I turned fifty in February. No one believes me when I tell them my age, and for that reason I’m not too loud about it in person-one can very easily get tired of hearing “no way” in response to an admission like that. I don’t quite know what to make of my generally-youthful appearance. I know that things like that don’t last forever, so I’m trying to enjoy it without too much trepidation.
Anyway, fifty years in 2023 is a neat match for the history of commercial computer gaming. I was an early reader, so in the back of my brain I still remember hearing about the introduction of the Atari VCS, a.k.a. the 2600, in 1978, when I was but five. But there is a game system older than me: the Magnavox Odyssey.
The Odyssey was such a strange beast, in several ways. The first commercial TV-based home gaming computer, it didn’t have true interchangeable game cartridges; all of its games were hard-wired into the console. All of its cartridges came with the unit, and inserting a cart simply completed a circuit that told the internal electronics which game to run. The games had extremely simple graphics, we’re talking pre-Pong-level. Games cleverly used screen overlays, with translucent elements, to provide playfields and tracks. The computer didn’t even count score on-screen; it relied on players to keep track of that themselves.
The Magnavox was visible and remembered, moreso than really obscure machines like the Fairchild Channel-F and the Bally Astrocade, enough that it inspired a much more powerful (but still pretty weak) successor with true software called the Odyssey 2, or, as the machine’s trade dress stylized it, the Odyssey2. It’s funny: I have never once in my whole life ever heard anyone call it the Odyssey Squared.
Stories from the time tell us that the Magnavox Odyssey was stymied in the marketplace through an expectation, they say created by its advertising, that one could only use the Odyssey on a Magnavox TV. That wasn’t true, one didn’t need a Magnavox TV to use the Odyssey, but since a major component of each game had to be physically affixed to the screen, and its location and size had to match up with what the game’s design expected them to be, one did have to have the right size of TV to play properly.
The Odyssey was actually a little bit more of a success than commonly represented, surviving its first Christmas season without being discontinued, and even inspiring the production of some cheaper cut-down versions that only played some of the original’s games.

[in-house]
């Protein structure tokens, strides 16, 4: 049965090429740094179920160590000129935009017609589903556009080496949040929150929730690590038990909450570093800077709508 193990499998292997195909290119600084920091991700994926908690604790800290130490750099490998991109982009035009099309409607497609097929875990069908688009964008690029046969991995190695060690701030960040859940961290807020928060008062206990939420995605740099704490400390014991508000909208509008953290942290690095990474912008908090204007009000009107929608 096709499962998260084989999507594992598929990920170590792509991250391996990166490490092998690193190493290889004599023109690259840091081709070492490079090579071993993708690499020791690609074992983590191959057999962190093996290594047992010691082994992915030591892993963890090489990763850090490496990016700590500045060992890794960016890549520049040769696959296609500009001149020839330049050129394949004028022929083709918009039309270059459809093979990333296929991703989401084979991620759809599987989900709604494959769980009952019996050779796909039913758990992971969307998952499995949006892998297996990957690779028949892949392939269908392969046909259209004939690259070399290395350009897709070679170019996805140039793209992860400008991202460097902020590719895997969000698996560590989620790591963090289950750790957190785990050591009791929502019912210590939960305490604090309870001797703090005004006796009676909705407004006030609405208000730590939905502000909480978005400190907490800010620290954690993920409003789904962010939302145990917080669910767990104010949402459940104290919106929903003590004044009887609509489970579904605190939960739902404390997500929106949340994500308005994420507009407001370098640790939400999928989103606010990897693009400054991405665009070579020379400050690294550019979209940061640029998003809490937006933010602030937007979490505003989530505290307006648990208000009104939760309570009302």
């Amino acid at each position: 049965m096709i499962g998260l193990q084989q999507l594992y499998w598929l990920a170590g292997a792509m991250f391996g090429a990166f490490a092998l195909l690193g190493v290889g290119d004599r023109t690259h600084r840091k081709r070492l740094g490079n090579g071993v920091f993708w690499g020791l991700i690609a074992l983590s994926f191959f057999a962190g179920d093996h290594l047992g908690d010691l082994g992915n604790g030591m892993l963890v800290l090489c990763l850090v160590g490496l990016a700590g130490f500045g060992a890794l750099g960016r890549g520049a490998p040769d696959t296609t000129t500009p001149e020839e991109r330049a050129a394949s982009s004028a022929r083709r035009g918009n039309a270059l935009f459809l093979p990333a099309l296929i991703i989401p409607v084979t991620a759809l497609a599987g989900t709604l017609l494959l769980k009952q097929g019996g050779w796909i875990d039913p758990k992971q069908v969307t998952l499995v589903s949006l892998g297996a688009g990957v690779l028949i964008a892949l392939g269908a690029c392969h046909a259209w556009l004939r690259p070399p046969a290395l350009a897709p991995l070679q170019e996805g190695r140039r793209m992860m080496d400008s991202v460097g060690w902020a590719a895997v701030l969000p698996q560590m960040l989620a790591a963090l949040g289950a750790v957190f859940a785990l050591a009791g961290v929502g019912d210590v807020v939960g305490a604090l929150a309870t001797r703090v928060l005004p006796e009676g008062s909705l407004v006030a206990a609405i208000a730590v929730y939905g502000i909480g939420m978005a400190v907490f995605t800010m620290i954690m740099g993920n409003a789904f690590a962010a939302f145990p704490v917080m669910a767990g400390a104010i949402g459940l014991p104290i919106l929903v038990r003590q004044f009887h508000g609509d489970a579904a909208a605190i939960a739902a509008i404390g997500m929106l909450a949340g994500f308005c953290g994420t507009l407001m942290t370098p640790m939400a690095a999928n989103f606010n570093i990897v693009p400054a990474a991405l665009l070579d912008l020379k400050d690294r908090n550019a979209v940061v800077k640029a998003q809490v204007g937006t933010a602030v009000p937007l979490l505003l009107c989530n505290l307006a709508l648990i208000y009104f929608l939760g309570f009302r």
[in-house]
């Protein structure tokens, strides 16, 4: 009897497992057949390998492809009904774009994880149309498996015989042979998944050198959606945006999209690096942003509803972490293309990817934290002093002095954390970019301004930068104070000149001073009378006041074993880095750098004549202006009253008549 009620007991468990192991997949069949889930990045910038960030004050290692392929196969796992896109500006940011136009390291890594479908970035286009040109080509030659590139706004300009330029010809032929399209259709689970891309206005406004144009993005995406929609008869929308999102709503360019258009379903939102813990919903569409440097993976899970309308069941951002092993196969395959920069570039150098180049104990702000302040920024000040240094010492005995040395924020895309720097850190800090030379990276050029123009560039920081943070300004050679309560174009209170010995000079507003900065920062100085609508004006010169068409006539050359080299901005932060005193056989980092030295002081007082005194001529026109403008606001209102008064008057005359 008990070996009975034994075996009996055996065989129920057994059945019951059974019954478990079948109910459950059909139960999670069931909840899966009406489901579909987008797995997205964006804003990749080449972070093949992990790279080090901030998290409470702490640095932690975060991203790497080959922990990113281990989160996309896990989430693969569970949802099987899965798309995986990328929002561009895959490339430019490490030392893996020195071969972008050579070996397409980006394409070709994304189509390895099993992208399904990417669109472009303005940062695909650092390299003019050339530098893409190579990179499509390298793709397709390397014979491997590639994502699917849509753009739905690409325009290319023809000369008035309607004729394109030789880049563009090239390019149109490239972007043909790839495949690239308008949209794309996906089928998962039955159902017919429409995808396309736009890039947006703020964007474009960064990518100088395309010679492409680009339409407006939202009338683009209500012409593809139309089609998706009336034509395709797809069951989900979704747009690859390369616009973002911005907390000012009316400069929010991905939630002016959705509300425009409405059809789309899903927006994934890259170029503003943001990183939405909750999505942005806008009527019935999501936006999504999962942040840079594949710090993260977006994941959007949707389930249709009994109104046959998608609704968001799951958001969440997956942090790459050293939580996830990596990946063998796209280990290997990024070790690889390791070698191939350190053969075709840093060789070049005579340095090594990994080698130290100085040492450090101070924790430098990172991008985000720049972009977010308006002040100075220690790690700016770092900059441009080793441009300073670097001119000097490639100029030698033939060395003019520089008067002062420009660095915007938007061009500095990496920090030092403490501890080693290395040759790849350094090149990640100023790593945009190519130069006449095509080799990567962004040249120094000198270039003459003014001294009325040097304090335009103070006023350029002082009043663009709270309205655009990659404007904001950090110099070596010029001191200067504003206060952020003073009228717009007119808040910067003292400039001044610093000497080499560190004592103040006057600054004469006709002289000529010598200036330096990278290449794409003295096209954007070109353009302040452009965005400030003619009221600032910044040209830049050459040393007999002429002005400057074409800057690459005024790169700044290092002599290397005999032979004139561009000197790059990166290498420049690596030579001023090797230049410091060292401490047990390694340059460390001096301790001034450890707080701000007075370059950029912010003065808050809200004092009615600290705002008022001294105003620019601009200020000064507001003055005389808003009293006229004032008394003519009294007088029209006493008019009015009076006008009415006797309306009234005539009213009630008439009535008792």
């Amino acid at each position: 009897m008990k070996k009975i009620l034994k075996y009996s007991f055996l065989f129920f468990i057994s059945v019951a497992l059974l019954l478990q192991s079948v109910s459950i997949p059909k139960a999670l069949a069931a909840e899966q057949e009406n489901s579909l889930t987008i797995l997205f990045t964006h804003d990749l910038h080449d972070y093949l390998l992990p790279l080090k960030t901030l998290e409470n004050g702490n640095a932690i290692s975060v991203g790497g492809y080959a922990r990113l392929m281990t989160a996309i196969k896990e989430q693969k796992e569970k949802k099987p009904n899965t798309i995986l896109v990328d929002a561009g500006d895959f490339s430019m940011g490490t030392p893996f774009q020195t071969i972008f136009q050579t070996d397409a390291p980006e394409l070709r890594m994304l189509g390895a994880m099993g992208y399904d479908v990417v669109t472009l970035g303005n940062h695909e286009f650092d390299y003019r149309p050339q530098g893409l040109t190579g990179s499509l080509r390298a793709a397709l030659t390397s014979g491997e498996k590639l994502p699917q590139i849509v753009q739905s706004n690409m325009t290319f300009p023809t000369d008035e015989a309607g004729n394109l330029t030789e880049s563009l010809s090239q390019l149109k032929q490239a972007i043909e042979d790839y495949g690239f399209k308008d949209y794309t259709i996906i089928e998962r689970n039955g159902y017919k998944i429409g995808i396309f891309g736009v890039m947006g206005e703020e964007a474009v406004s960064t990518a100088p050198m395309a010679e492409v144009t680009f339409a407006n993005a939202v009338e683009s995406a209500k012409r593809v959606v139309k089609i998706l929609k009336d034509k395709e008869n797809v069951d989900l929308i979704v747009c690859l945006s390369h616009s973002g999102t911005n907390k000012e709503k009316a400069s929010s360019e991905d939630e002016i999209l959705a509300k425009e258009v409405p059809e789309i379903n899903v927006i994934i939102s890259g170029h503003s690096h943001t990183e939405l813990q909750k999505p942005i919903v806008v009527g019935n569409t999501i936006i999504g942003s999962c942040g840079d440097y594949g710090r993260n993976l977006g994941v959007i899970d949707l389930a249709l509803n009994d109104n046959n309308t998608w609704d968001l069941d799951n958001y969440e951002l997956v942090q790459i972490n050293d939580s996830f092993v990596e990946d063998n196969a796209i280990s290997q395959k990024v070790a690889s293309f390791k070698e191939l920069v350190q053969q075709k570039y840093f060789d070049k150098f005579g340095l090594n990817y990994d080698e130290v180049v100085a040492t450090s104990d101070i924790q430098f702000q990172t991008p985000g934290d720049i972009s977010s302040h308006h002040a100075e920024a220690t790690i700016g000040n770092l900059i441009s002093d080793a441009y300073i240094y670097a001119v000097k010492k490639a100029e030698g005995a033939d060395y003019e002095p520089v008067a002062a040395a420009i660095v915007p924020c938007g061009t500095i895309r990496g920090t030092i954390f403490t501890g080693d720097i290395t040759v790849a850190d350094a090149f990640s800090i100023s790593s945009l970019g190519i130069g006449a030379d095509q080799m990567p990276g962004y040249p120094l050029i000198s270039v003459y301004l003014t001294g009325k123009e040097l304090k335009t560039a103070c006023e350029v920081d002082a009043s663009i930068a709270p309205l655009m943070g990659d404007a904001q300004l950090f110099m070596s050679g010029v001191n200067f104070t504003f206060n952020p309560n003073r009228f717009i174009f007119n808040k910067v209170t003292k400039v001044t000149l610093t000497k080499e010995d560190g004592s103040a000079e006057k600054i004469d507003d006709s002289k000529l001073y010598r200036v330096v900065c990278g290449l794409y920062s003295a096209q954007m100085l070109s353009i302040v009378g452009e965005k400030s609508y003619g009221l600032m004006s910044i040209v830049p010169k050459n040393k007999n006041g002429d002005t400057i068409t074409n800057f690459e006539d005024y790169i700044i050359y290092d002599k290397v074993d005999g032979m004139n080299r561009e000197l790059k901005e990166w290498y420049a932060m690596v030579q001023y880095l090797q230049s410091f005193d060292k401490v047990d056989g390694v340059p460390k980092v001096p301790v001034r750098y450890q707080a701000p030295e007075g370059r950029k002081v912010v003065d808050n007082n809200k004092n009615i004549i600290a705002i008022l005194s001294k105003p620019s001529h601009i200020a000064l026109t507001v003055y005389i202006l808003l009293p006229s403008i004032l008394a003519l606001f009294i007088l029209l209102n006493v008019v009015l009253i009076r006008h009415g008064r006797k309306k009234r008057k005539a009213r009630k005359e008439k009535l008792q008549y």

If you’re wondering how this worked out in practice, let’s take a look at Ski, one of the games that the Odyssey played. Here’s a page describing it, which links to its printed rules that came with the machine, and here’s video of two young people gamely trying it out:
Infamously, the patent that Magnavox owned on the Odyssey was used to terrorize the game industry for a while. According to an NPR obituary on Odyssey team leader Ralph Baer in 2014, Magnavox eventually garnered over $100 million on infringement lawsuits, far more than it ever earned in sales, up until the patent expired in the early 90s. Consider: a patent issued on a machine invented before I was born was used to attack game makers into the SNES era. And this wasn’t even a software patent, which I would hope everyone recognizes sucks by now: the Odyssey was a physical machine, and its patent was of the ordinary kind.
(Yeah, it’s 2023 and I’m still banging on about patents. I know there are legitimate uses for them. In some industries, unpatented inventions are ruthlessly copied by others. I’m not here to argue about them in general.)
To play Ski, the player uses the weird two-dial controller that came with the Odyssey, that worked kind of like the dials on an Etch-a-Sketch, to move a square on the screen. The square is the only visual element of the game: the whole rest of the screen is a black field. Over this, the player puts the Ski overlay, which depicts a simple course as a dashed line, winding around drawings of trees and mountains. The overlay is opaque except for the dashed line, so as the player moves the square with the controller, it lights up the line. The idea is to get the square from the start location to the end by one of several routes. The player is “penalized” for hitting obstacles only in the sense that they are left to apply their own penalties: participants are expected to be honest in this, maybe with the aid of a referee to do the time/score recording.
Magnavox developed a new version of Ski, called Ski Festival, that was planned to be released for a successor to the Odyssey, not the Odyssey 2 but a different successor that was cancelled. Little is known about it, other than an image in a sales brochure. People have zoomed in on the image and attempted to recreate the game from it. Video of this valiant attempt is here.
Both of the videos in this post come from the Odyssey Now project (Youtube) from the Vibrant Media Lab at the University of Pittsburgh, which seeks to preserve and provide information on this important console.